I went to a talk yesterday about RIFLE: An Architectural Framework for User-Centric Information-Flow Security, one of a series of University of Colorado CS Colloquia. “User-Centric Information-Flow Security” (UCIFS) is a different way of enforcing security than almost anything I’ve encountered before. Basically, instead of assigning permissions to users and actions, a la JAAS, you assign levels of security to data. This security level is then tracked throughout the application, and at various endpoints (I/O activity, network transmission) a policy is enforced. Therefore, you could tag a SSN with a high security level, and any variables and decisions based on the SSN would be tagged similarly, since security levels propagate. Then, when some piece of malware tries to send your SSN (or anything related to it) off to Russia, the system intervenes.
I say UCIFS is a “different way of enforcing security than almost anything I’ve encountered” above because there’s one thing that I’ve seen that does assign a security level to some kinds of data: perl’s taint mode. I’ve used taint mode in perl cgi scripts before, and it’s a good way to make sure that untrusted data is not used in dangerous situations without the programmer’s explicit knowledge.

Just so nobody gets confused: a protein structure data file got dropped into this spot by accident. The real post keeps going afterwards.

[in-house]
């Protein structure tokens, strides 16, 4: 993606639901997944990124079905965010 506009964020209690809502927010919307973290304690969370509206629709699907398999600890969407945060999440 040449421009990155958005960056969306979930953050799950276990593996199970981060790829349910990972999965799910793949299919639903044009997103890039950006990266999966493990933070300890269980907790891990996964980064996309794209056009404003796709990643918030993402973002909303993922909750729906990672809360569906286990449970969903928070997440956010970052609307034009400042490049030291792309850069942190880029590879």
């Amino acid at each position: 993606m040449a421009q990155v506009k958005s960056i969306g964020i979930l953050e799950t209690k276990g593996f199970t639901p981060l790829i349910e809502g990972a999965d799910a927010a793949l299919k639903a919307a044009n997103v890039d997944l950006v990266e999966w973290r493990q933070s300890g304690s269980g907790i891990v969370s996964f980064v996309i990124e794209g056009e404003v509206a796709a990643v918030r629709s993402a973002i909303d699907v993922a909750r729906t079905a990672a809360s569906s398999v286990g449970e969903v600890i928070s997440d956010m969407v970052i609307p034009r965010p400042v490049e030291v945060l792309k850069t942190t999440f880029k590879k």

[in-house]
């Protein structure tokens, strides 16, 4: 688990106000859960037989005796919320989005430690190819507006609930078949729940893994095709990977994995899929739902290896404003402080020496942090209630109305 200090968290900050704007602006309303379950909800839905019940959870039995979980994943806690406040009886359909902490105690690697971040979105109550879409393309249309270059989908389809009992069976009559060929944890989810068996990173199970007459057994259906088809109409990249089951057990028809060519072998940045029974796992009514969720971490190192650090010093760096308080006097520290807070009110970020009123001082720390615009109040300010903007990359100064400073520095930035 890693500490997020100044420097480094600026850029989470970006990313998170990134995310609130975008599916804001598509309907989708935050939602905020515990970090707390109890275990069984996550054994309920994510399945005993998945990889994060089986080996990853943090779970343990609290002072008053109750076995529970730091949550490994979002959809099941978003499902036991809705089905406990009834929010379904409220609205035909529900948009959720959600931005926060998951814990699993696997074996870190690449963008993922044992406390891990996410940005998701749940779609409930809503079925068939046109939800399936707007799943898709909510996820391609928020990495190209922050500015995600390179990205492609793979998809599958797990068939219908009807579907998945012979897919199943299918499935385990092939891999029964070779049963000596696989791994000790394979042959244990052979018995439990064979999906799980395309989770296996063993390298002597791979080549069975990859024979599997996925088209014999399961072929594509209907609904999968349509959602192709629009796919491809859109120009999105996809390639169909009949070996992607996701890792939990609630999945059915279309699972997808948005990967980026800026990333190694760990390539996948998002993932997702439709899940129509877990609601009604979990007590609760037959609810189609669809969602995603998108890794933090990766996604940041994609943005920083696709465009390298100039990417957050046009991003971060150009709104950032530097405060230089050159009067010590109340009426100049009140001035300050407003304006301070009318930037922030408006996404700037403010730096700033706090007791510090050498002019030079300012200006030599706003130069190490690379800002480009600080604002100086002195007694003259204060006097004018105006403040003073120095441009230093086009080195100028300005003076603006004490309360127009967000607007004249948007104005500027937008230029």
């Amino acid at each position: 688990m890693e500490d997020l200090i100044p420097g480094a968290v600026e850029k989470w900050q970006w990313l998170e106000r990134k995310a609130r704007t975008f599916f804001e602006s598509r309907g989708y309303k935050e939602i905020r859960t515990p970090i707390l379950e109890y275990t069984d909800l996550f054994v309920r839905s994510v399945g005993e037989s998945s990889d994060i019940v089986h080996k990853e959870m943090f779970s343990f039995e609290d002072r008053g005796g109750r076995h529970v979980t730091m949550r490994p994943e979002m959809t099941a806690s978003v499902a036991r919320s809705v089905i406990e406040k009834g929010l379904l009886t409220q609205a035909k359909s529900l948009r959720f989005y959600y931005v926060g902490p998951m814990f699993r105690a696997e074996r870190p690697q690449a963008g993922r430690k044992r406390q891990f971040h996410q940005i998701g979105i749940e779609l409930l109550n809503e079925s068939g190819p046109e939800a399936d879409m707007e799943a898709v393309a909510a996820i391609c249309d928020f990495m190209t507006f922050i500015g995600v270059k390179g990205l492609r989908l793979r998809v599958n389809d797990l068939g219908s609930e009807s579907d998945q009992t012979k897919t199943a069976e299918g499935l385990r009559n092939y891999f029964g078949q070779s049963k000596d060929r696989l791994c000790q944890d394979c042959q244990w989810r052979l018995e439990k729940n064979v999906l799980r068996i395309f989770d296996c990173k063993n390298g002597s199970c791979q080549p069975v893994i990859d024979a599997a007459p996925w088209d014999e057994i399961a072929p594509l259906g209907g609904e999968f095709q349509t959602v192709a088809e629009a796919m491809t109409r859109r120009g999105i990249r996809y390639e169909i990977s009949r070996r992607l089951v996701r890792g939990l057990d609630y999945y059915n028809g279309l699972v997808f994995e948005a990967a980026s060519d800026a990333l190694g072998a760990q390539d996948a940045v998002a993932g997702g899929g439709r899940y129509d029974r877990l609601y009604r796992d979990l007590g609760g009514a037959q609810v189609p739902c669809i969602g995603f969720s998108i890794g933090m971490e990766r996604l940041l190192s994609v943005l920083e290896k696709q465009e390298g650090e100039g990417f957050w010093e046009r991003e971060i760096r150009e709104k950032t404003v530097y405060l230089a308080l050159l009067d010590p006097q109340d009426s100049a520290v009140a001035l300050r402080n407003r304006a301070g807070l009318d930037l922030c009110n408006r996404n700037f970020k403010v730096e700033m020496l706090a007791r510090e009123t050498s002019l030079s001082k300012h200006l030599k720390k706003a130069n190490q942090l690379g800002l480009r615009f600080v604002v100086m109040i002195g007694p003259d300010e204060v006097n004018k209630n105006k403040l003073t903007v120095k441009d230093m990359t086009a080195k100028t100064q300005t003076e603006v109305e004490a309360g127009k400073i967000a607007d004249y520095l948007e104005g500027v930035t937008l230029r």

However, UCIFS aims a bit higher. An ideal system tracks data and its levels through all algorithms, doesn’t leak data, requires no effort from a programmer and enforces policies dynamically. According to the presenter, it turns out that no system can have zero data leakage. You can always signal the state of a variable in some way, even if it’s as crude as ceasing the operation of the program–these are called ‘covert channels’. RIFLE meets the other criteria, apparently, and does so by operating on binaries and tracking the data via extra registers (I’m on thin ice here, since I’m by no means a systems programmer).
It was an interesting talk because tracking security based on data, and giving users choices for data security, sure seems a better way of dealing with security issues than the program level trust that firewalls and ACLs now provide. Not a whole lot of real world applicability just yet (creating policies was barely touched upon, for one thing), but perhaps in the future. For more, please check out the Liberty Research Group’s website.